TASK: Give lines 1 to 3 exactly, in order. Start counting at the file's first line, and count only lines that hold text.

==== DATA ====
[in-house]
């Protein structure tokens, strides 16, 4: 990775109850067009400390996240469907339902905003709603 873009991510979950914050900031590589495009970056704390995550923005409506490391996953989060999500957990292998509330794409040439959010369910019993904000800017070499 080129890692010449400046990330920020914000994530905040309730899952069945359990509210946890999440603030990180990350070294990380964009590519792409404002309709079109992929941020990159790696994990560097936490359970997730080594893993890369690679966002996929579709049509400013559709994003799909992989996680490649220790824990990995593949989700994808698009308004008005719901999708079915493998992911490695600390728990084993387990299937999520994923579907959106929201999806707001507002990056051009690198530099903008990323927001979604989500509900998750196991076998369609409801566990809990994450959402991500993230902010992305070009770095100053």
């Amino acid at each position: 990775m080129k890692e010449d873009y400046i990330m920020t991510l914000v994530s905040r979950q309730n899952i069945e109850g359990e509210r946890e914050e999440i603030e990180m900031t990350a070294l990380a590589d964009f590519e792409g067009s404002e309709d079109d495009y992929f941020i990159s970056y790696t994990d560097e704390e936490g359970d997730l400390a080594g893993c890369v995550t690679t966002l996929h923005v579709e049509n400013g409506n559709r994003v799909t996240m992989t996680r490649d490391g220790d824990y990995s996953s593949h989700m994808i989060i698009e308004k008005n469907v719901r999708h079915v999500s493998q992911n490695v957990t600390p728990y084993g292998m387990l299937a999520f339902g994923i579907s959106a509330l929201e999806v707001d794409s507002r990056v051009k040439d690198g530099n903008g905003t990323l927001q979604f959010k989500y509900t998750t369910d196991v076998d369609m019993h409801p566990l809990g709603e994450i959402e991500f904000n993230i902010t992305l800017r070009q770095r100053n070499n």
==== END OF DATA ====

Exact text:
[in-house]
């Protein structure tokens, strides 16, 4: 990775109850067009400390996240469907339902905003709603 873009991510979950914050900031590589495009970056704390995550923005409506490391996953989060999500957990292998509330794409040439959010369910019993904000800017070499 080129890692010449400046990330920020914000994530905040309730899952069945359990509210946890999440603030990180990350070294990380964009590519792409404002309709079109992929941020990159790696994990560097936490359970997730080594893993890369690679966002996929579709049509400013559709994003799909992989996680490649220790824990990995593949989700994808698009308004008005719901999708079915493998992911490695600390728990084993387990299937999520994923579907959106929201999806707001507002990056051009690198530099903008990323927001979604989500509900998750196991076998369609409801566990809990994450959402991500993230902010992305070009770095100053």
């Amino acid at each position: 990775m080129k890692e010449d873009y400046i990330m920020t991510l914000v994530s905040r979950q309730n899952i069945e109850g359990e509210r946890e914050e999440i603030e990180m900031t990350a070294l990380a590589d964009f590519e792409g067009s404002e309709d079109d495009y992929f941020i990159s970056y790696t994990d560097e704390e936490g359970d997730l400390a080594g893993c890369v995550t690679t966002l996929h923005v579709e049509n400013g409506n559709r994003v799909t996240m992989t996680r490649d490391g220790d824990y990995s996953s593949h989700m994808i989060i698009e308004k008005n469907v719901r999708h079915v999500s493998q992911n490695v957990t600390p728990y084993g292998m387990l299937a999520f339902g994923i579907s959106a509330l929201e999806v707001d794409s507002r990056v051009k040439d690198g530099n903008g905003t990323l927001q979604f959010k989500y509900t998750t369910d196991v076998d369609m019993h409801p566990l809990g709603e994450i959402e991500f904000n993230i902010t992305l800017r070009q770095r100053n070499n």